Alex WaddellSecond prize in stone carving went to Alex Waddell (pictured with his entry), whose studies at City & Guilds of London Art School were also supported by the Masons' Livery Company Craft Fund. He said: “My interest in carving started at a young age when I visited my grandfather’s workshop. He made rocking horses and I enjoyed looking at his projects and his tools hanging on the walls.

"As a student I explored folk custom and the connection between people and the carvings they produced. During a stonemasonry apprenticeship at Winchester Cathedral I learned traditional techniques. I was surrounded by fine carving in both wood and stone from the early medieval to today. As a graduate student at City & Guilds of London Art School I have refined my skills and hope to establish a workshop with carving being a major part of my practice. After a hard year, this piece is celebratory and fun. It pays tribute to Gibbons but I hope it will also bring a smile to people’s faces.” 

The judges said: “This is an ambitious piece and demonstrates Alex’s strong work ethic, rendering flesh, feathers and fabric convincingly on a small scale.”

Tom Clark-CollinsThird prize went to Tom Clark-Collins for a carving (pictured) that, as he says, "depicts a human being passively led to irrelevance. The orb represents an imperceptible force (noumenon) that governs the realm of capital, and therefore technology. This force demands exponential growth, achieving this through employing a closed system of analysis and improvement (cybernetics). Human demise is based upon our reliance on the technology and obsession with systems developed by this force, and its increasing un-reliance on us. We are sedate on a travelator headed for its fangs. The piece connects to Gibbons in its medium, through technique, and the dust inhaled in the pursuit of making something in a solid material by hand.” 

For the judges, this stood out "as a modern interpretation of the brief, which has managed to create the illusion of depth and perspective with admirable technical foreshortening in the figure.”

In wood, runner-up to winner  Jo Grogan was Sarah Davis  and in thid place was Tom Buchanan.  

Grinling Gibbons was an artist, sculptor and craftsman who some describe as the greatest carver in British history. His exceptional works in wood and stone can be found in museums, galleries, churches and private houses throughout the UK. During his life he inspired his contemporaries, just as he has continued to do in the 300 years since his death.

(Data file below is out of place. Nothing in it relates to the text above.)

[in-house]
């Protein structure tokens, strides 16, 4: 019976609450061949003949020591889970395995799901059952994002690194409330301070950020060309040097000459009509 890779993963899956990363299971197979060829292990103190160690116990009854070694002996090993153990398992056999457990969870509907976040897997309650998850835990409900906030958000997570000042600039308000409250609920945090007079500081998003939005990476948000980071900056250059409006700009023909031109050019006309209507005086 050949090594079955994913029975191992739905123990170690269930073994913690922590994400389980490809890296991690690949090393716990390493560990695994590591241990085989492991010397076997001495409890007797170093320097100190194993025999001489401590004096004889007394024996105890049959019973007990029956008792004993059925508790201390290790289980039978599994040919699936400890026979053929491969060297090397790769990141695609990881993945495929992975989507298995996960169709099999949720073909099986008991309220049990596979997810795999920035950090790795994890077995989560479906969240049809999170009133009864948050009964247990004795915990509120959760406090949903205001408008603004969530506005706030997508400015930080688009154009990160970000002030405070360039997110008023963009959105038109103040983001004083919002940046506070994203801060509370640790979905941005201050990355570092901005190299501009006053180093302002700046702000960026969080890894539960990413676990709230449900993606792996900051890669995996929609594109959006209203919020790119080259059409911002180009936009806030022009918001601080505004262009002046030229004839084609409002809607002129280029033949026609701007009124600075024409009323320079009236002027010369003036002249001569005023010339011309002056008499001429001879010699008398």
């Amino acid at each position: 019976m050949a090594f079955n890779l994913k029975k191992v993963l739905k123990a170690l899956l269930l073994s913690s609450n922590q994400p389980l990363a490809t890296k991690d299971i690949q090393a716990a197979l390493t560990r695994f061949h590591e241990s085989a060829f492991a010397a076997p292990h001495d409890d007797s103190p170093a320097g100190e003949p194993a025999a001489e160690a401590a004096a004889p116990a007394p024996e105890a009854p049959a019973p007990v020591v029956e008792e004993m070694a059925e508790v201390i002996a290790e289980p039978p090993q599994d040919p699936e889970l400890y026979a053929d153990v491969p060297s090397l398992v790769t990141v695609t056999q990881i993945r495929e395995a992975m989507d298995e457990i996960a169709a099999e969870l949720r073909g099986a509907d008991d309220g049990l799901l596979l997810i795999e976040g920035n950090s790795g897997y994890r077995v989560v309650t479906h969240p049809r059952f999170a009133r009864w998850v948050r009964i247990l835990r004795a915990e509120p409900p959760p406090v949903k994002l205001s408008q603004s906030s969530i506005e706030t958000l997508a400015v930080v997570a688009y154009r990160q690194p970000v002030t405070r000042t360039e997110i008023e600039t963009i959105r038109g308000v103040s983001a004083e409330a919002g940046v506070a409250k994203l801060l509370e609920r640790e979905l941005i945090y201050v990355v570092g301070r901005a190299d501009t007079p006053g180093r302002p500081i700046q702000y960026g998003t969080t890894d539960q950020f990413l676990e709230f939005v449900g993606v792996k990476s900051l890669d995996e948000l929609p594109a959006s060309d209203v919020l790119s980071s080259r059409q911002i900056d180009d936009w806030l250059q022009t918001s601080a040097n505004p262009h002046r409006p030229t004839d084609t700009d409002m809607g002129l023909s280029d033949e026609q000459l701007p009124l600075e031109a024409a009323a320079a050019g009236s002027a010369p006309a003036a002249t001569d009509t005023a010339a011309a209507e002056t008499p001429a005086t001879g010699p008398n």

The Grinling Gibbons Award was created to mark the tercentenary of his death and to encourage the next generation of craftspeople to create radically new works of art and figurative carving, which take as their point of inspiration the skill and techniques, creativity and visionary design that Gibbons brought to the media of stone and wood.

On 8 March this year the call went out (click here to see the announcement on this website) to emerging carvers at apprentice level, Cathedrals, colleges, companies and the self-employed in order to identify fine new talent across the UK. From the submissions, five carvers in stone and six in wood were shortlisted to progress and produce their final responses to the brief.

The five stone carvers were: 

  • Adeline Wartner 
  • Alex Waddell 
  • Freya Morris
  • George Griffiths 
  • Tom Clark-Collins

And the six wood carvers were: 

  • Arielle Francis 
  • Jo Grogan 
  • Oscar Whapham 
  • Sarah Davis 
  • Silje Loa  
  • Tom Buchanan 

All 11 works will be on public display as part of an exhibition called Grinling Gibbons - Centuries in the Making at Compton Verney Art Gallery in Warwickshire from 24 September until 30 January 2022.

More information on this and the Tercentenary Festival, of which this competition was major part, can be found on Or you can follow the Grinling Gibbons Society on Twitter @Grinling300  @grinlinggibbons300 , #GG300 #grinlinggibbons300.

Winners are pictured below with Loyd Grossman. Left to right are: Alex Waddell, Sarah Davis, Freya Morris, Loyd Grossman, Jo Grogan and Tom Buchanan.

Grinling Gibbons Award winners with Loyd Grossman